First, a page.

Playing Politics


January 12, 1993|By GARRY WILLS

CHICAGO. — Bill Clinton is under criticism for the diversity he sought in his administration's appointments. We are told that he caved in to pressure groups, that he looked more to constituent-placation than to competence.

He denies this, of course. But even if it is partly true, why should we be surprised? There is nothing new, and certainly nothing wrong, in using appointments to recruit the loyalty of important parts of the electorate.

If any appointment process should look to competence, it is advancement in the military. Young men's lives depend on the ability of their generals; yet Abraham Lincoln appointed many ''political generals.'' Told that a certain Alexander Schimmelfennig was not as qualified as other contenders, Lincoln said the name was what he wanted -- it would cement German-American loyalty to the war effort. The distinguished civil-war historian James McPherson described Lincoln's strategy this way:

''Historians who note that Schimmelfennig turned out to be a mediocre commander miss the point. Their criticism is grounded in the narrow concept of military strategy. But Lincoln made this and similar appointments for reasons of national strategy. Each of the political generals represented an important ethnic, regional or political constituency in the North. The support of these constituencies for the war effort was crucial.''

Those who think President-elect Clinton's accommodation of effective blocs in our time is a new and shameful concession to ''political correctness'' have no sense of history. The idea that Mr. Clinton tries too hard to please different groups is not a new charge, either. It was frequently said of Franklin Roosevelt, during his transition period in 1932-1933, that he was too placatory to too many different viewpoints. As Frank Freidel, the leading biographer of Roosevelt, put it: Roosevelt ''succeeded in pleasing a wide array of visitors of differing political credos,through consulting them flatteringly, talking in generalities broad enough to embrace each point of view, and hinting of patronage.''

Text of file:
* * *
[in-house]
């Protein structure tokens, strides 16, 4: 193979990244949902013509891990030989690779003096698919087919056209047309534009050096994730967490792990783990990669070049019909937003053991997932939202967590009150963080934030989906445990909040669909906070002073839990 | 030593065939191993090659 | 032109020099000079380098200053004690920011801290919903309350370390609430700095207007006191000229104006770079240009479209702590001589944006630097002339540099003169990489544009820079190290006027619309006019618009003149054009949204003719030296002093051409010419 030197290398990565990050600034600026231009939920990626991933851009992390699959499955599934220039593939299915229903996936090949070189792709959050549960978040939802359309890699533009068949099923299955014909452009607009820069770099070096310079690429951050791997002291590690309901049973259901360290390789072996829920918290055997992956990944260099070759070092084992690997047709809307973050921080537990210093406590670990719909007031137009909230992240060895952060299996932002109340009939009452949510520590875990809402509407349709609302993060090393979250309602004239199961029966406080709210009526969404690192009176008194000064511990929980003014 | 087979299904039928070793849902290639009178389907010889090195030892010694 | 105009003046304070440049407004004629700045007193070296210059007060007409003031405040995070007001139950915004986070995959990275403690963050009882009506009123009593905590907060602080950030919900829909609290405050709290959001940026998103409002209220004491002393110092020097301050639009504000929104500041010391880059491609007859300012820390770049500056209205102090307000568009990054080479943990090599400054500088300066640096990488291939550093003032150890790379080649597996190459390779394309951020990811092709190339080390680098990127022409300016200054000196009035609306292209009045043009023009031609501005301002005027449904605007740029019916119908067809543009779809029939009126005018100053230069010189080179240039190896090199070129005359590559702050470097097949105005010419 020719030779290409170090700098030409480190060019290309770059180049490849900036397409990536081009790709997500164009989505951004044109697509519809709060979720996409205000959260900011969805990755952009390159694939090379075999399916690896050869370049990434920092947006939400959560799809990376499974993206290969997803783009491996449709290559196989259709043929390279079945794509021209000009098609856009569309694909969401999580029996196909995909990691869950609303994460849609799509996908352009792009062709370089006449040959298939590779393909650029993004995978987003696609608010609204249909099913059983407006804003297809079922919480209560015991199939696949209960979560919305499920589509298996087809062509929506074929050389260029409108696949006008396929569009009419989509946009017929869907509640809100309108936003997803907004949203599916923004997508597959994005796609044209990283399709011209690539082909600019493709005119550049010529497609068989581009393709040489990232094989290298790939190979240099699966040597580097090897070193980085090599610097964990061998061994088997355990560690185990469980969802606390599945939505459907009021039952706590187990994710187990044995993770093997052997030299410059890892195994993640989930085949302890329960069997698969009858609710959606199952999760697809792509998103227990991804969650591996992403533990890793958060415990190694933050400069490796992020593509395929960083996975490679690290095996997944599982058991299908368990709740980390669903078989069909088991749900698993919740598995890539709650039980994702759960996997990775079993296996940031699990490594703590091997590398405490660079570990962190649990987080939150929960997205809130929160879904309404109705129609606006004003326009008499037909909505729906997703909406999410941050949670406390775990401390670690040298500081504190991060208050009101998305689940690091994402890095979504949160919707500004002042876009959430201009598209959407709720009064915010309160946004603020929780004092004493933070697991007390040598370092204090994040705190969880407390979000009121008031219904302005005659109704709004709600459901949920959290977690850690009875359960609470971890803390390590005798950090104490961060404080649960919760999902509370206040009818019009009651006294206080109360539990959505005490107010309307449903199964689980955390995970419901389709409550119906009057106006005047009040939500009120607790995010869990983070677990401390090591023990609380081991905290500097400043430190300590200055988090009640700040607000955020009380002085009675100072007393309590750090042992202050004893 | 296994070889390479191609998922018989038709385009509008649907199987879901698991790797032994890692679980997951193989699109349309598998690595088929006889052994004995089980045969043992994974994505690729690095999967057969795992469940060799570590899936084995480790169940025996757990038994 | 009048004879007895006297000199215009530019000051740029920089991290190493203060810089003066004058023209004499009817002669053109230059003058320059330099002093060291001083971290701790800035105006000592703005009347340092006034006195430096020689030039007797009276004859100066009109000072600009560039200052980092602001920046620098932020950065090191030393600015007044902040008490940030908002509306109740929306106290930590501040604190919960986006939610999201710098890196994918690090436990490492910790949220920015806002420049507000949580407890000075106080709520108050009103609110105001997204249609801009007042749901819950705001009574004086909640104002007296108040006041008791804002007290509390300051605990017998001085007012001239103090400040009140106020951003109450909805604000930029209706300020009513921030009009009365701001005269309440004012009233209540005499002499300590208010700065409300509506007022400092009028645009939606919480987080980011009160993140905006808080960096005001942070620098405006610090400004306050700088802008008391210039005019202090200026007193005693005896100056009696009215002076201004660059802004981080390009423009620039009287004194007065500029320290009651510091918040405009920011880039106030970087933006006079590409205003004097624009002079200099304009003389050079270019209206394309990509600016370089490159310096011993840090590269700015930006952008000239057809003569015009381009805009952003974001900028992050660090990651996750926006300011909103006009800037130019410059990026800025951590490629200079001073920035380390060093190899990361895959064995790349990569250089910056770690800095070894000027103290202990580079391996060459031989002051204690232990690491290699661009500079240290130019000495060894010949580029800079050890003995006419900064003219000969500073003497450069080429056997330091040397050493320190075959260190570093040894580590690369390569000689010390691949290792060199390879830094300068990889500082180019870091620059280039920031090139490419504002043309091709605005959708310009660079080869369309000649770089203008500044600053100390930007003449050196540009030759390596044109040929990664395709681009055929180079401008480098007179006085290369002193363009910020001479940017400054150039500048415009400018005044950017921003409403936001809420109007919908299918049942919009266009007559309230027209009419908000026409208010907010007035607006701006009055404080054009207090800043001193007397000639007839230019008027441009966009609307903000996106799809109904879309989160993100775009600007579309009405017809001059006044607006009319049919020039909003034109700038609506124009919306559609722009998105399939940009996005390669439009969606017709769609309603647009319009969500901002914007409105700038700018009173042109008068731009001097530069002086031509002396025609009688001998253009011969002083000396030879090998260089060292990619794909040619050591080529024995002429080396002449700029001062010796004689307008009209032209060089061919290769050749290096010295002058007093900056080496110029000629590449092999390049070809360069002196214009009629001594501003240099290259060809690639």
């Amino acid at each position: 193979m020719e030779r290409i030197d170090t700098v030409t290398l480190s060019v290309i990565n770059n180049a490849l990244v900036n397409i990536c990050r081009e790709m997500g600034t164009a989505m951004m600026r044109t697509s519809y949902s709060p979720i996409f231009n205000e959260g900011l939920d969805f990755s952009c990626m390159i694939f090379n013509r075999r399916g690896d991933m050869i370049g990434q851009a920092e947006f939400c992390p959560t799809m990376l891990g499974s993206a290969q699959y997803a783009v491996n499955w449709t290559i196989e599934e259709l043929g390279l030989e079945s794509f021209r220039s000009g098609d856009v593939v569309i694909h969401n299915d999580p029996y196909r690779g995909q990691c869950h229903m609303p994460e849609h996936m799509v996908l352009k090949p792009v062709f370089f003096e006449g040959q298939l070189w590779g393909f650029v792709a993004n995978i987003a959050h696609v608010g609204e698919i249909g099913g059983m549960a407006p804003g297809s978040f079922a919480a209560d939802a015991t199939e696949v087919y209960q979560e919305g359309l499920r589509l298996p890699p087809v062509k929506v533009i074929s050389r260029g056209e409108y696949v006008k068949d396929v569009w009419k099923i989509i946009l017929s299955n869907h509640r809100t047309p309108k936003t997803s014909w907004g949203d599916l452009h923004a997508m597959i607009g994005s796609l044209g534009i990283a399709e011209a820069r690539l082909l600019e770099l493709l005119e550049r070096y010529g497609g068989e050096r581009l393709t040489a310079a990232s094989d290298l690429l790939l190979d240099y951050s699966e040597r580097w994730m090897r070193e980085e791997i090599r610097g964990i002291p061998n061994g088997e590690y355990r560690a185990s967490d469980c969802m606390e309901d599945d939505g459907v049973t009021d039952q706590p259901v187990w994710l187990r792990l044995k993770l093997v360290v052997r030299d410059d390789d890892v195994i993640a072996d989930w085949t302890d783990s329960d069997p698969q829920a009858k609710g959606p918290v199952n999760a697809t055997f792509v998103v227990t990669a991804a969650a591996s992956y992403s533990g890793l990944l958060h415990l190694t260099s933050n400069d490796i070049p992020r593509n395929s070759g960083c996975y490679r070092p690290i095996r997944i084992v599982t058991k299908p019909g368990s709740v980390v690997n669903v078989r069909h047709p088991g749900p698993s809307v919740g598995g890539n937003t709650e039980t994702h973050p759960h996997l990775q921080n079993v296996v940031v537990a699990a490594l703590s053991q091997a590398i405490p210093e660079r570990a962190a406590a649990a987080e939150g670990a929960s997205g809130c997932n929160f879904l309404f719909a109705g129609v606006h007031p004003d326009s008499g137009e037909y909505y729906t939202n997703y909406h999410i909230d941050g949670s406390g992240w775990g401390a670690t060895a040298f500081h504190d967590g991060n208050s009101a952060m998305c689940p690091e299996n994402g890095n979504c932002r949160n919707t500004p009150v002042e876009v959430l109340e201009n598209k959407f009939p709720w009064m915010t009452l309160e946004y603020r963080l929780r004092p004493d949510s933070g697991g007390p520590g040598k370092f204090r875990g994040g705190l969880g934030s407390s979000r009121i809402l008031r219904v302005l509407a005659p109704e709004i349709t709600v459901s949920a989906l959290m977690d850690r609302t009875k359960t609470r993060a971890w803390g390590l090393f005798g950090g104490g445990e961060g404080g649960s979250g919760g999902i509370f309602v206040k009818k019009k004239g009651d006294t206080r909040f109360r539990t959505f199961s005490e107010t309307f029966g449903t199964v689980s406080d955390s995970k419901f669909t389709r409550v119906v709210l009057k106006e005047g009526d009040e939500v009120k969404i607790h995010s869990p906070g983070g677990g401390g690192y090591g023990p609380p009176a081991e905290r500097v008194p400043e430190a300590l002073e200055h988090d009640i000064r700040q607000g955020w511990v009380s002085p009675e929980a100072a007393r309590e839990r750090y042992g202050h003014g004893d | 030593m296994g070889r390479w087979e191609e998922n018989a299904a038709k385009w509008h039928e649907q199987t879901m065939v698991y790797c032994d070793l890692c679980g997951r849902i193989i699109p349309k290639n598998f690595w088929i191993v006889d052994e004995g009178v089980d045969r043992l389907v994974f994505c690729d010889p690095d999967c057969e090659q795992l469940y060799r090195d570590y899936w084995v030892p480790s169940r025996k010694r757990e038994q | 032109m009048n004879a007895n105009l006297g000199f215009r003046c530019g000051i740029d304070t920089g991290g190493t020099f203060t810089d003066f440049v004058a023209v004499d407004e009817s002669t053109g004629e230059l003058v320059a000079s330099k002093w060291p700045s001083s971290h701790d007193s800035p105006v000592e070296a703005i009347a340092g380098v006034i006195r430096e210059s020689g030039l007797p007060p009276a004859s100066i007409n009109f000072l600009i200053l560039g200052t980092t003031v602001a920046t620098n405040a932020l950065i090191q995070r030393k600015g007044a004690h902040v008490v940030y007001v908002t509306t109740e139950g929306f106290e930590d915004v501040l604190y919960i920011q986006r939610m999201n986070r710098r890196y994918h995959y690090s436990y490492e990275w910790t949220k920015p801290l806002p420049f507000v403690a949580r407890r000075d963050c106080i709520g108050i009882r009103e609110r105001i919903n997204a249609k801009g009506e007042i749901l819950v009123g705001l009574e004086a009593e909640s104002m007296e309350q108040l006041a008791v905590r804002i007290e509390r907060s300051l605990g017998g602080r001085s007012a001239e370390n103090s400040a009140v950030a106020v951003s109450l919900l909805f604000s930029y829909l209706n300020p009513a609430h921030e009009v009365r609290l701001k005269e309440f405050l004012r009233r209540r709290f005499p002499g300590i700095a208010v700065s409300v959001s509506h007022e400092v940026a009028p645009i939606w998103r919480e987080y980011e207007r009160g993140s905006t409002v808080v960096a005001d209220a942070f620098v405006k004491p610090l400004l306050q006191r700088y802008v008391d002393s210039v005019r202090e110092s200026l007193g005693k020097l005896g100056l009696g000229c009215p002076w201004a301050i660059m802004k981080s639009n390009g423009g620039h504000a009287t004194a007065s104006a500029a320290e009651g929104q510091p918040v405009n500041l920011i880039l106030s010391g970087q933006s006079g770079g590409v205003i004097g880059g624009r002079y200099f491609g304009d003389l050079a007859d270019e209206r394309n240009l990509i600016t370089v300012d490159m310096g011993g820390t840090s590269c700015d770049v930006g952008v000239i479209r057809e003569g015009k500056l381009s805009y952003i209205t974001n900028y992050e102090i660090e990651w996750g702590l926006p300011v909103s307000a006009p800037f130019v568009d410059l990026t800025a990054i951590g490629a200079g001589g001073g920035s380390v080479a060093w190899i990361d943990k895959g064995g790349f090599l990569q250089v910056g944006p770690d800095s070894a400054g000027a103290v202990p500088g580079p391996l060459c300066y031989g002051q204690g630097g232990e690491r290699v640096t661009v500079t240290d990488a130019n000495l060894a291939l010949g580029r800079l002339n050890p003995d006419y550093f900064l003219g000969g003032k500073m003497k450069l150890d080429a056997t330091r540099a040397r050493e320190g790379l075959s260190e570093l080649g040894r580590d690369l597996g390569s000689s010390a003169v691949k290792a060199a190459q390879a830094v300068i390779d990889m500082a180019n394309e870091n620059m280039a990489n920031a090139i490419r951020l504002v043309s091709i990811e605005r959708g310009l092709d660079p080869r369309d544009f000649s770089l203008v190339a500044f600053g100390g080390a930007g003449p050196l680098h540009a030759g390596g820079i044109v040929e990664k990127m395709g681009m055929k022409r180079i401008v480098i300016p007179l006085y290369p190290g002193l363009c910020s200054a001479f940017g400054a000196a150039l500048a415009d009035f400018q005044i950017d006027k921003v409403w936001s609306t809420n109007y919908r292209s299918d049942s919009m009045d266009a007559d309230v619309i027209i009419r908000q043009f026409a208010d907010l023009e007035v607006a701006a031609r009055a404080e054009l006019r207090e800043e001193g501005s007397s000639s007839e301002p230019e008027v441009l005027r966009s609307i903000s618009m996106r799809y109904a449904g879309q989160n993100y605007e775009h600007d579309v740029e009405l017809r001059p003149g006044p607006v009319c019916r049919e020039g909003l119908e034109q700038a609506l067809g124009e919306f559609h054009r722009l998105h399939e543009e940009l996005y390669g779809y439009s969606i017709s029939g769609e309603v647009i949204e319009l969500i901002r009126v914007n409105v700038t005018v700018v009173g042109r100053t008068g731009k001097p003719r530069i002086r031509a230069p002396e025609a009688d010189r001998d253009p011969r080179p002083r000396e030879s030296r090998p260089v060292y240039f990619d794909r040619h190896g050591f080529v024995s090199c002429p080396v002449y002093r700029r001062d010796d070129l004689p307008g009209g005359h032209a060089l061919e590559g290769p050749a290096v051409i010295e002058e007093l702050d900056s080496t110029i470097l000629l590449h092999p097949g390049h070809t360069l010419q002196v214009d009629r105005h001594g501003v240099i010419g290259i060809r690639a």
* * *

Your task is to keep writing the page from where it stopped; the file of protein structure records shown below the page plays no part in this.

This led to some later misunderstandings, and Mr. Freidel admits that ''part of the trouble, no doubt, was Roosevelt's ready affability.''

But Roosevelt could be ''slick,'' too -- as when he evaded President Hoover's attempts to recruit him to the cause of forgiving foreign loans. Roosevelt visited the White House and smiled pleasantly through the president's lecture, but succeeded in remaining non-committal. Hoover petulantly told his diary that night that he could get no response from this man who was ''very badly informed and of comparatively little vision.''

Yet Roosevelt did all right -- and it is too soon to say that Mr. Clinton caved in on the appointments he has made. He is clearly using some of these people, as Lincoln used Schimmelfennig, to exert pressure, creatively, not merely to register it, responsively.

Garry Wills is a syndicated columnist.

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